An investment adviser has warned against investing in bitcoin and other cryptocurrencies amid growing interest spurred by recent price rises.
Mercer, the US consulting firm, said they are not an "investable proposition" in their current form and are likely a "speculative bubble".
"Although the blockchain technology underlying cryptocurrencies holds significant promise in areas such as trade processing and settlement, cryptocurrencies have yet to prove that they offer much more than the benefit of anonymity and the potential for large price fluctuations," said Phil Edwards, partner and global research director at Mercer.
"We do not view cryptocurrencies in their current form as an investable proposition," he added.
The firm said in a note that it does not see cryptocurrencies as a store of value either, "directly, via futures or via hedge funds set up to speculate on cryptocurrency price movements".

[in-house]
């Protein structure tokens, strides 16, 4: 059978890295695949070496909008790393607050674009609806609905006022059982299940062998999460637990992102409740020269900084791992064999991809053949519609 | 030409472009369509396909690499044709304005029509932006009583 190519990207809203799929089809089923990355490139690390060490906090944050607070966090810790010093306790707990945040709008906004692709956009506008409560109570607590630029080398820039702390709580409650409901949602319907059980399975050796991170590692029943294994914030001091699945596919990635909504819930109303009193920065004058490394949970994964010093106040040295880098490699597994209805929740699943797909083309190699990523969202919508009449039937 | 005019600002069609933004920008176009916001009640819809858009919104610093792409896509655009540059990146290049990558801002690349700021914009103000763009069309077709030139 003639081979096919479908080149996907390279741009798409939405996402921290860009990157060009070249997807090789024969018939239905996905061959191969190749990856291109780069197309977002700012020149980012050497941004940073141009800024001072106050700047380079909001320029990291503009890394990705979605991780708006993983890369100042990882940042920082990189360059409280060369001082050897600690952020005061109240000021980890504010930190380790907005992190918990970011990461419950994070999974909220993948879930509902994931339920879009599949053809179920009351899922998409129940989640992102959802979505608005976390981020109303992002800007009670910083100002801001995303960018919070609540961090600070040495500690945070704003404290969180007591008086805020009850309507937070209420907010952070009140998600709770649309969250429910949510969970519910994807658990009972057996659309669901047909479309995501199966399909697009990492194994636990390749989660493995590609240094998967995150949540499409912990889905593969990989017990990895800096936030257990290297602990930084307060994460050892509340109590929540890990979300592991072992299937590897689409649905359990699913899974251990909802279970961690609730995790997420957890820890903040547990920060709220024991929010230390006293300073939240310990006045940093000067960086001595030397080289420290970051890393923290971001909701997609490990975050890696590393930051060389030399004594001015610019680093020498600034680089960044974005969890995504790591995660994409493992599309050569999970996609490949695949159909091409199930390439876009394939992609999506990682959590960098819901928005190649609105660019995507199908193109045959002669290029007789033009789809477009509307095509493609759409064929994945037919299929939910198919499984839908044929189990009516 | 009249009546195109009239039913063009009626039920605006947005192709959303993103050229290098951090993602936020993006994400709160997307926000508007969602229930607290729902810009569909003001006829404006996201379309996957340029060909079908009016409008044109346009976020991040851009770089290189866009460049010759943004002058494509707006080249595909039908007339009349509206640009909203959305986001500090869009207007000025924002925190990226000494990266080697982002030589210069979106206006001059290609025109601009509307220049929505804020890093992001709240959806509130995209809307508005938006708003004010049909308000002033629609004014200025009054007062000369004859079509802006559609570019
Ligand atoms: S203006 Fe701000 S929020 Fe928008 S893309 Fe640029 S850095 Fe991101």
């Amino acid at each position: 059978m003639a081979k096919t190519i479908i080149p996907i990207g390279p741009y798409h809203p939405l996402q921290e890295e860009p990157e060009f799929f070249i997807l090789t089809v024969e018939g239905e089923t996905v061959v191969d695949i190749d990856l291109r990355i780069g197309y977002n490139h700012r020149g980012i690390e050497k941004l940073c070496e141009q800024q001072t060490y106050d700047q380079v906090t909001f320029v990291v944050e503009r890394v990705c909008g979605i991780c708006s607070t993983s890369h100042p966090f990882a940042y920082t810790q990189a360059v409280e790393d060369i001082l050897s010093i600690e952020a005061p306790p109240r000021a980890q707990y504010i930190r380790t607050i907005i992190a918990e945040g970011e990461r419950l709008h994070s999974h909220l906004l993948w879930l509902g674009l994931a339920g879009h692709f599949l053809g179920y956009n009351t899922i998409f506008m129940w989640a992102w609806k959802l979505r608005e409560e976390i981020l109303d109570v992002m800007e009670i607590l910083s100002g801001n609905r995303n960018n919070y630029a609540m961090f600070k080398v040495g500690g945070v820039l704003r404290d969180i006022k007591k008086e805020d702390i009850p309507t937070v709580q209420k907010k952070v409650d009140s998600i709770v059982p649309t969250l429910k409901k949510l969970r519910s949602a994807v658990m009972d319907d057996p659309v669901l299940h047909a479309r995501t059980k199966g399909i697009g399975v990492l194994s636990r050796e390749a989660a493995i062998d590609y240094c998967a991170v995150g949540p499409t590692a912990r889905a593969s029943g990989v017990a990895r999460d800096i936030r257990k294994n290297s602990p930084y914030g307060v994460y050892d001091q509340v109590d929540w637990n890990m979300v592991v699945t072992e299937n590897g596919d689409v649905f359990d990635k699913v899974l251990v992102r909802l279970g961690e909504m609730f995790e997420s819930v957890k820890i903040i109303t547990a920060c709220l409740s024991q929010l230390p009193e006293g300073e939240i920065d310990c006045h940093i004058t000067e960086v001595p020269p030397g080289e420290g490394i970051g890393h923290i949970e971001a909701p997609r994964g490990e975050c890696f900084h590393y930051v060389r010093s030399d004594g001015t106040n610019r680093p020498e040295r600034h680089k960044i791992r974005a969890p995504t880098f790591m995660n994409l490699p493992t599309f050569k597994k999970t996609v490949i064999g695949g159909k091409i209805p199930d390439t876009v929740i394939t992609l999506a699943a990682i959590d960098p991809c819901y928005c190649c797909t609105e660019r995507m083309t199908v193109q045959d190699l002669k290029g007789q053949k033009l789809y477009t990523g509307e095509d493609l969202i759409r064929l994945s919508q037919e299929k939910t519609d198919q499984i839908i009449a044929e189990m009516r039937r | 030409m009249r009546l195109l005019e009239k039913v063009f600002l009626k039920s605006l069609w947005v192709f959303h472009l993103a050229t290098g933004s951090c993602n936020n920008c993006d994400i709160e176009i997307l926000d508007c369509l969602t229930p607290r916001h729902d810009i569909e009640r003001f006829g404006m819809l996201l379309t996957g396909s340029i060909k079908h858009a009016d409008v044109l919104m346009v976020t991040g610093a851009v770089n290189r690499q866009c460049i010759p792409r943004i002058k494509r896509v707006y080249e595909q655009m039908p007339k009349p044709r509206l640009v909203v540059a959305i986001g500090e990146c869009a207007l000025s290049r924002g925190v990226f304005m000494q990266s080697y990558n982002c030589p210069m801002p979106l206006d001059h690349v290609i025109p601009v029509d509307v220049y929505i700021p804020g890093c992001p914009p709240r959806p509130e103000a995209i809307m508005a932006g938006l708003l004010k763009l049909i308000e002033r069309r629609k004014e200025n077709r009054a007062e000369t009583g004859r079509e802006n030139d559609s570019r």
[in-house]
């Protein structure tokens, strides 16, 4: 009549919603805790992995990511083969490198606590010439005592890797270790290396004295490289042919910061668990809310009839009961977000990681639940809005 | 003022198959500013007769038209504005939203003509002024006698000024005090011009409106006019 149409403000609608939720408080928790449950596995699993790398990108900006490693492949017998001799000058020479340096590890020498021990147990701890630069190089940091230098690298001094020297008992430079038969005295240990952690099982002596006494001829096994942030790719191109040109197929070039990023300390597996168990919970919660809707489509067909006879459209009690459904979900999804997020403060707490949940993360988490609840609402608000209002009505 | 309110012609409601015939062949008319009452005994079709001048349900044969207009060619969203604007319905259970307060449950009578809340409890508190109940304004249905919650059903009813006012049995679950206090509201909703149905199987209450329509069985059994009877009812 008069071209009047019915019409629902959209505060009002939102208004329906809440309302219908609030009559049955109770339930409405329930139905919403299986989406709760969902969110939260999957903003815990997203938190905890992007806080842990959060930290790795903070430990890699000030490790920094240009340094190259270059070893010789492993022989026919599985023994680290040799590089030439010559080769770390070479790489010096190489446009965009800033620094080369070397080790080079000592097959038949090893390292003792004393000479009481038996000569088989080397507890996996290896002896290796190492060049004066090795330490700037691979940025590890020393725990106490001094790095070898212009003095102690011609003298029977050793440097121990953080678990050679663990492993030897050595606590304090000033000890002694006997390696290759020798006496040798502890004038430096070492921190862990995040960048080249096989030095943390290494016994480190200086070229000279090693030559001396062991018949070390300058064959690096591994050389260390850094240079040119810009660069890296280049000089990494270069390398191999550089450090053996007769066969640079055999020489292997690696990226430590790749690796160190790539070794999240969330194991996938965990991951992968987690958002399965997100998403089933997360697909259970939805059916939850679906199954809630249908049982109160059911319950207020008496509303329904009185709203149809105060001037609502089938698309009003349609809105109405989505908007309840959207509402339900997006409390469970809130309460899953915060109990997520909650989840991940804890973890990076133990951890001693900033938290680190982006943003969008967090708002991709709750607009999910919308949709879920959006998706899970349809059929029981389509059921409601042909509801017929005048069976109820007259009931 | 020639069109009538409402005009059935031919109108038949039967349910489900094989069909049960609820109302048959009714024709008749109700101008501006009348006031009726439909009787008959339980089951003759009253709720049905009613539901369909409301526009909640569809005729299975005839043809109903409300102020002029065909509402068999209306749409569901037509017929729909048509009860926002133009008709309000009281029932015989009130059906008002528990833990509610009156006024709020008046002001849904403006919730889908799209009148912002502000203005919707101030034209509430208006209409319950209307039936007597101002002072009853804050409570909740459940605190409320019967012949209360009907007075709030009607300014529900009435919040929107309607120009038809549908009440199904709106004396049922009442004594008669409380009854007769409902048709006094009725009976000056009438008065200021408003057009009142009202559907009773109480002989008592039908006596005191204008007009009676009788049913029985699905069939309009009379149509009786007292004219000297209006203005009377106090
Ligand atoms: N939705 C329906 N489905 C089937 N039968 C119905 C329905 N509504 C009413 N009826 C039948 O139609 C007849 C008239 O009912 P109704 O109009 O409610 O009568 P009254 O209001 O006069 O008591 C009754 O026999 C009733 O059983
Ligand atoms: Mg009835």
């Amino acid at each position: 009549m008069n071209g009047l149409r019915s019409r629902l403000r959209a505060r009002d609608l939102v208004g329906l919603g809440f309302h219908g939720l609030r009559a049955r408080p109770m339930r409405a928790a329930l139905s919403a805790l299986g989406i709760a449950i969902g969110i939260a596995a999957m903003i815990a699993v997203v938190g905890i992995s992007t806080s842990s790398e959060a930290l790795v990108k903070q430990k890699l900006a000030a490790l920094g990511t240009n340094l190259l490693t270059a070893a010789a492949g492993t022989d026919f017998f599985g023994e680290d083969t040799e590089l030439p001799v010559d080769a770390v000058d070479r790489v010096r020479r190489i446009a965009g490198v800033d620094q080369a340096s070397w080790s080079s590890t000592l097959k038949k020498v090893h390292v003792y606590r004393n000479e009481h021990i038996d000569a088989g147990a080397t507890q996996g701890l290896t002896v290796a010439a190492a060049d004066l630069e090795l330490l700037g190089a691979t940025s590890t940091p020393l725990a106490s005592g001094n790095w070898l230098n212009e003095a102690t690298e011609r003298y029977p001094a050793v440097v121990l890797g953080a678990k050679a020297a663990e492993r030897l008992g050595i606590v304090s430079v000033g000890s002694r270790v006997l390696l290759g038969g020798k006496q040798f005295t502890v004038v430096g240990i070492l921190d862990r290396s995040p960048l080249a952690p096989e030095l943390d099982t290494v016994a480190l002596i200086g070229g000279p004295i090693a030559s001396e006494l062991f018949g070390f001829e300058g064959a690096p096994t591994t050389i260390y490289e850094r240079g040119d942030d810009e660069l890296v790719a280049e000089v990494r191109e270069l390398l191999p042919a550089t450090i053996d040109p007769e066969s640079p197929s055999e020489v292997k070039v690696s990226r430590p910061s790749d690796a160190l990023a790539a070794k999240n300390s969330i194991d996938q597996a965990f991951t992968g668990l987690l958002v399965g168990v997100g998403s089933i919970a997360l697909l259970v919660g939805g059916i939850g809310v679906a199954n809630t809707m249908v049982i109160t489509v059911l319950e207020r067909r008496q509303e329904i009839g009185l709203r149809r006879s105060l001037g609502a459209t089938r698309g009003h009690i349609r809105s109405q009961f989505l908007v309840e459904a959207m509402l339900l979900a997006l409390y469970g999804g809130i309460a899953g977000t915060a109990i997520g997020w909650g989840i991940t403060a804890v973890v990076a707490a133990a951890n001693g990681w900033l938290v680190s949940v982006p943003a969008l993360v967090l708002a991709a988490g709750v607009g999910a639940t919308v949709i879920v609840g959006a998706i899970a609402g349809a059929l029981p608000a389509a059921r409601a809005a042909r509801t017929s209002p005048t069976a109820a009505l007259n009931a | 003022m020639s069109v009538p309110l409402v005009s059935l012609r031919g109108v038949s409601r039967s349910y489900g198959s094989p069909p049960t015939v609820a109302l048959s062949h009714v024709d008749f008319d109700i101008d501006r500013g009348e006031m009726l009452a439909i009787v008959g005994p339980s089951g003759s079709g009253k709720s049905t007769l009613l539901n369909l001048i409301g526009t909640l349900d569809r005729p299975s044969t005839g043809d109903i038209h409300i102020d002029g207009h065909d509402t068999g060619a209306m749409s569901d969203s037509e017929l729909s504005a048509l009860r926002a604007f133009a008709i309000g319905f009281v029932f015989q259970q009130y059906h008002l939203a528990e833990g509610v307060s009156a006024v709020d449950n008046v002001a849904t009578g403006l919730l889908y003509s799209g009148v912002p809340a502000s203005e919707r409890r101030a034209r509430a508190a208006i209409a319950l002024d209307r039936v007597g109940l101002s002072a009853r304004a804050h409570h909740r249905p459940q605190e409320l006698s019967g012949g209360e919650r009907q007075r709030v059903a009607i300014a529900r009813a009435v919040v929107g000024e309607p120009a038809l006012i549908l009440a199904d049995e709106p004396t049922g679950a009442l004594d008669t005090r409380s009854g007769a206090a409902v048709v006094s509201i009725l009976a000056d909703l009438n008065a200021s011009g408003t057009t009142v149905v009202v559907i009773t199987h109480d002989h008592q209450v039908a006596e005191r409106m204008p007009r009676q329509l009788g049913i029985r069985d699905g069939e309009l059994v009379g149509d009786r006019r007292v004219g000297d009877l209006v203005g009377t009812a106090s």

"They offer no income to the passive holder of coins (that is, non-miners), and assessing fair value is close to impossible. In addition, the wave of cryptocurrency launches and the spectacular price increases seen over 2017 exhibit many of the hallmarks of a speculative bubble," said Edwards.
The price of bitcoin has recovered somewhat following a global sell off in January, during which billions was wiped off its value having reached highs of nearly $20,000 (£14,299) late last year. It was trading at $11,471 at pixel time.
Credit rating agency S&P yesterday warned that retail investors would be the biggest losers if the bitcoin "bubble" burst and the value of cryptocurrencies crashed.